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Opinion: Why boards, C-suite leaders must cultivate a sustainability culture

Meaningful change and progress must come from the top
Boards and executives need to shift their mindsets to focus on long-term community engagement

In the concluding episode of HBO’s True Detective: Night Country, we (spoiler alert) saw how an Indigenous community in Alaska was forced to take extreme measures to protect their environment and people from the corporate system. The audience witnessed financial, scientific, police and local government leaders exploiting the environment, societal health and safety, and mental health for short-term profit.

Days after watching, the show came back to mind during a gathering I attended in Vancouver hosted by BOMA BC, an association dedicated to the commercial real estate industry. At this in-person event titled “Harmonizing Business Goals – Indigenous Reconciliation and ESG Reporting,” guest speaker Ken Letander of consulting firm Strat First Inc. urged the audience to adapt from a traditional exploitative or potentially perceived “bad actor” mindset to a customer-centric service culture focusing on relationship-first informed development.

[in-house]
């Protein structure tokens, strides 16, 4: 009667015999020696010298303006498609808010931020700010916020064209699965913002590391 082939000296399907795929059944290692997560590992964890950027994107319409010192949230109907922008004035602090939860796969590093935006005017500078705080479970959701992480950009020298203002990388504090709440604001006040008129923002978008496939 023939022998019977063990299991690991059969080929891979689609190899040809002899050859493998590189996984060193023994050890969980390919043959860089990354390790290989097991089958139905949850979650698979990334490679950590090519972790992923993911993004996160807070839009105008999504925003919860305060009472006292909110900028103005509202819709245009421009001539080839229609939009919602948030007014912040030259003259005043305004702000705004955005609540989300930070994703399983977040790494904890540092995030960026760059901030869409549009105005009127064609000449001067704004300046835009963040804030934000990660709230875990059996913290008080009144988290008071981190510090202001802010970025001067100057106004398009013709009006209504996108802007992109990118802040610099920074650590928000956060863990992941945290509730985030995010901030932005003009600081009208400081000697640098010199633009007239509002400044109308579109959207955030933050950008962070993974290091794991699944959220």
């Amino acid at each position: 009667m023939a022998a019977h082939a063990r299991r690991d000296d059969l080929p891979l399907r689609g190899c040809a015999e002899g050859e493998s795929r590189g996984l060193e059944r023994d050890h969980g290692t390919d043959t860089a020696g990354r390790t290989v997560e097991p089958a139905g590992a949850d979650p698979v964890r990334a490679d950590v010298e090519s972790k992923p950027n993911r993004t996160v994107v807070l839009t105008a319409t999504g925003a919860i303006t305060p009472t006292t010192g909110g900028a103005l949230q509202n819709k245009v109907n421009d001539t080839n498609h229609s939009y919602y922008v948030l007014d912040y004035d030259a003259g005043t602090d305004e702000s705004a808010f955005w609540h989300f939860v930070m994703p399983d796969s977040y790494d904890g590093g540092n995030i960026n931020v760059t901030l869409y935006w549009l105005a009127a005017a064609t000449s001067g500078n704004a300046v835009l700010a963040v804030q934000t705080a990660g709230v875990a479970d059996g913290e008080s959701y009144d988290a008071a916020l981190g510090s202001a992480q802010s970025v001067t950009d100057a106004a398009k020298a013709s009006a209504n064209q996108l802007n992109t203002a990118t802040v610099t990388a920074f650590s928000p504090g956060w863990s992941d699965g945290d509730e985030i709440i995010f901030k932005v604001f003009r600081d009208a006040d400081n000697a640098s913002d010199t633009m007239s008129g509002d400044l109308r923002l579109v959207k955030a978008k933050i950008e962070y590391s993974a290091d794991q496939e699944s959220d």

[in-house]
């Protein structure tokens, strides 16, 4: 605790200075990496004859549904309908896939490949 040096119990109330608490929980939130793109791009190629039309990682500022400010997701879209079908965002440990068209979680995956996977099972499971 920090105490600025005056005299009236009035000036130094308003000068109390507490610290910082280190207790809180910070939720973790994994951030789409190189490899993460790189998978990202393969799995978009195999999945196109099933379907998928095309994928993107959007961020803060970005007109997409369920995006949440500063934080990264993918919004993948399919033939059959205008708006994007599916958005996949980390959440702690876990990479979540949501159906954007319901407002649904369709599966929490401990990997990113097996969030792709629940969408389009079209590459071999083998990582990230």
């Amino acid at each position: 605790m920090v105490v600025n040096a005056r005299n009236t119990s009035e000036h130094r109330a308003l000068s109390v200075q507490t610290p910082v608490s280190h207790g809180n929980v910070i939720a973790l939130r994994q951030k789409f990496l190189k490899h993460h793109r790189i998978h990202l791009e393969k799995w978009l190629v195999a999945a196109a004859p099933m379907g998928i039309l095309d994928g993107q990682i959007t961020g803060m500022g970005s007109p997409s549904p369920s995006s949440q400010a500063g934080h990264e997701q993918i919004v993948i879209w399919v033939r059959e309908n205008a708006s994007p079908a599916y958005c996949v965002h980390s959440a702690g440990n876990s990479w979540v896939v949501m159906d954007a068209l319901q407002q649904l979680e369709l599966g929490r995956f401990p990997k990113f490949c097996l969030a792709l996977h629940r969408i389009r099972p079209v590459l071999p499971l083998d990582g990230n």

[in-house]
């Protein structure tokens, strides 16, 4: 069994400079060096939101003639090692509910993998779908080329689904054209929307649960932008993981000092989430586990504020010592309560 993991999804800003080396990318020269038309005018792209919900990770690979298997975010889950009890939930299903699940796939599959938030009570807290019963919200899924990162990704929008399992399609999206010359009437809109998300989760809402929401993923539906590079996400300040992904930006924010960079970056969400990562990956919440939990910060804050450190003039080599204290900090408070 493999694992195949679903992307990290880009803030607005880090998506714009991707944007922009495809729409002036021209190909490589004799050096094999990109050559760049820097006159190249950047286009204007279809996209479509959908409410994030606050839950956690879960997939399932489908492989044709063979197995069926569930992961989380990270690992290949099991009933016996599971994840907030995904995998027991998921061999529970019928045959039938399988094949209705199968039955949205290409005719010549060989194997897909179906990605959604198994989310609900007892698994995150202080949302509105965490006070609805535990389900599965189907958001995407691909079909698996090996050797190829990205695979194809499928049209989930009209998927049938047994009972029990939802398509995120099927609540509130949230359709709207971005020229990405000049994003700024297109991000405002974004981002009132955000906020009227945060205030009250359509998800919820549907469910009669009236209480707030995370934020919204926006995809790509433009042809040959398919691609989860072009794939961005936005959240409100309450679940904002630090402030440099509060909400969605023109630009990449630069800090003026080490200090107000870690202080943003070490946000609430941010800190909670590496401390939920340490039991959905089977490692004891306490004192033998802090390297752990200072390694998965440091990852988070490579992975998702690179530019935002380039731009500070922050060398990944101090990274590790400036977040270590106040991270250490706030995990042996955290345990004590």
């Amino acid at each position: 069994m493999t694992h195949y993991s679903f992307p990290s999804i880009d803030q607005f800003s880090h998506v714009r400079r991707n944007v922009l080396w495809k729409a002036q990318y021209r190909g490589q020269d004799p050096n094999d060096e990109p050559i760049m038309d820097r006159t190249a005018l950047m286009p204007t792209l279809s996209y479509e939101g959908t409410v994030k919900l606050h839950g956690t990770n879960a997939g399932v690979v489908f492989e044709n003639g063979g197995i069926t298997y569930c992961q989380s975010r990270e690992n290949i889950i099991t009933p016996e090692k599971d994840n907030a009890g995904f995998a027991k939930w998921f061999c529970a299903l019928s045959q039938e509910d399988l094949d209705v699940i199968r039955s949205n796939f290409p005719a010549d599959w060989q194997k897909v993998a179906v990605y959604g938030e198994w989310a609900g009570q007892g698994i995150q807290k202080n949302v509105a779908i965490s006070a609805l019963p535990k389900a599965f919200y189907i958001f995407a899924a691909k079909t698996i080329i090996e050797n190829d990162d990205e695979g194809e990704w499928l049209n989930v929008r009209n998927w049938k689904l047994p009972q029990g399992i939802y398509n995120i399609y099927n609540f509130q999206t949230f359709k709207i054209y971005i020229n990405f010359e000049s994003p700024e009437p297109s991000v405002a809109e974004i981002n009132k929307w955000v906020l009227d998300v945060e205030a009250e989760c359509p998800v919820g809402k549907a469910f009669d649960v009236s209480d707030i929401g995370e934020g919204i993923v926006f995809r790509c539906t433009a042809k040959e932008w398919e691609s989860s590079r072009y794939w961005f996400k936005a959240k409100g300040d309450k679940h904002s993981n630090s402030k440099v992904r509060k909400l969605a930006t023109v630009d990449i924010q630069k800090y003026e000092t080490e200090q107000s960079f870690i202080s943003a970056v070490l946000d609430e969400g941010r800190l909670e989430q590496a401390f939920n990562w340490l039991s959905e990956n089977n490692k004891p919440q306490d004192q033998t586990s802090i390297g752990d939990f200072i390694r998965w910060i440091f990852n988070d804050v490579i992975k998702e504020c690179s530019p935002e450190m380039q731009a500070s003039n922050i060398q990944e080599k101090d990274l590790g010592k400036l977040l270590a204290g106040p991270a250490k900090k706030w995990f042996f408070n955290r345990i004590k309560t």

Listening in as a stakeholder-first executive coach, I felt the burden for DEI, compliance, project managers and health and safety leaders in all organizations as they try to influence and tackle necessary culture shifts to reach environmental and societal governance goals.

They’re doing so while organizations’ boards and C-suites have yet to culturally accept the way forward as the new norm.

The need to evolve

According to Letander, boards have done well to update their expectations for organizations to “do better to reduce poverty, ensure equity and to ensure supply chains have sustainability components built into them.” In my experience with corporations since the 90s, however, it is often hard for leaders to adapt to higher and urgent expectations and needs for people and the planet, or keep up with the pace of change around them. (For guidance, I would suggest reading the new book Higher Ground: How Business Can Do the Right Thing in a Turbulent World by Alison Taylor for more on this subject.)